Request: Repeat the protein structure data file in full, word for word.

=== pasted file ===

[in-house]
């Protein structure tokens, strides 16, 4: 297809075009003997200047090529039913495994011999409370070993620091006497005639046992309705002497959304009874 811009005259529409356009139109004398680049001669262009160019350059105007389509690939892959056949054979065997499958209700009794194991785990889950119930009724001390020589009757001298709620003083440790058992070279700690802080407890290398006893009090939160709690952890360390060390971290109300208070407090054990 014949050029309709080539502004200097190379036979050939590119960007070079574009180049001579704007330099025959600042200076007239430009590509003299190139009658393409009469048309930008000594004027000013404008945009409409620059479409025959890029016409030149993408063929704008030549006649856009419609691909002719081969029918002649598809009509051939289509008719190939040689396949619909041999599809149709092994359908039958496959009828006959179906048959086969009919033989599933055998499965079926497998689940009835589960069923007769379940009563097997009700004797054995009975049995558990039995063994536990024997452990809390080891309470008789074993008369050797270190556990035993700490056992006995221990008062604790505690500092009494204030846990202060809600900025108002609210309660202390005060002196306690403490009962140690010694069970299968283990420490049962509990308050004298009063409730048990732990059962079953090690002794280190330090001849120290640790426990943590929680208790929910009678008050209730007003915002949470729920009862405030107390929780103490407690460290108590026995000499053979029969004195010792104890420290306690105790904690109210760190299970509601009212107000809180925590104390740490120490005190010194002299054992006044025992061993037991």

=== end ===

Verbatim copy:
[in-house]
């Protein structure tokens, strides 16, 4: 297809075009003997200047090529039913495994011999409370070993620091006497005639046992309705002497959304009874 811009005259529409356009139109004398680049001669262009160019350059105007389509690939892959056949054979065997499958209700009794194991785990889950119930009724001390020589009757001298709620003083440790058992070279700690802080407890290398006893009090939160709690952890360390060390971290109300208070407090054990 014949050029309709080539502004200097190379036979050939590119960007070079574009180049001579704007330099025959600042200076007239430009590509003299190139009658393409009469048309930008000594004027000013404008945009409409620059479409025959890029016409030149993408063929704008030549006649856009419609691909002719081969029918002649598809009509051939289509008719190939040689396949619909041999599809149709092994359908039958496959009828006959179906048959086969009919033989599933055998499965079926497998689940009835589960069923007769379940009563097997009700004797054995009975049995558990039995063994536990024997452990809390080891309470008789074993008369050797270190556990035993700490056992006995221990008062604790505690500092009494204030846990202060809600900025108002609210309660202390005060002196306690403490009962140690010694069970299968283990420490049962509990308050004298009063409730048990732990059962079953090690002794280190330090001849120290640790426990943590929680208790929910009678008050209730007003915002949470729920009862405030107390929780103490407690460290108590026995000499053979029969004195010792104890420290306690105790904690109210760190299970509601009212107000809180925590104390740490120490005190010194002299054992006044025992061993037991």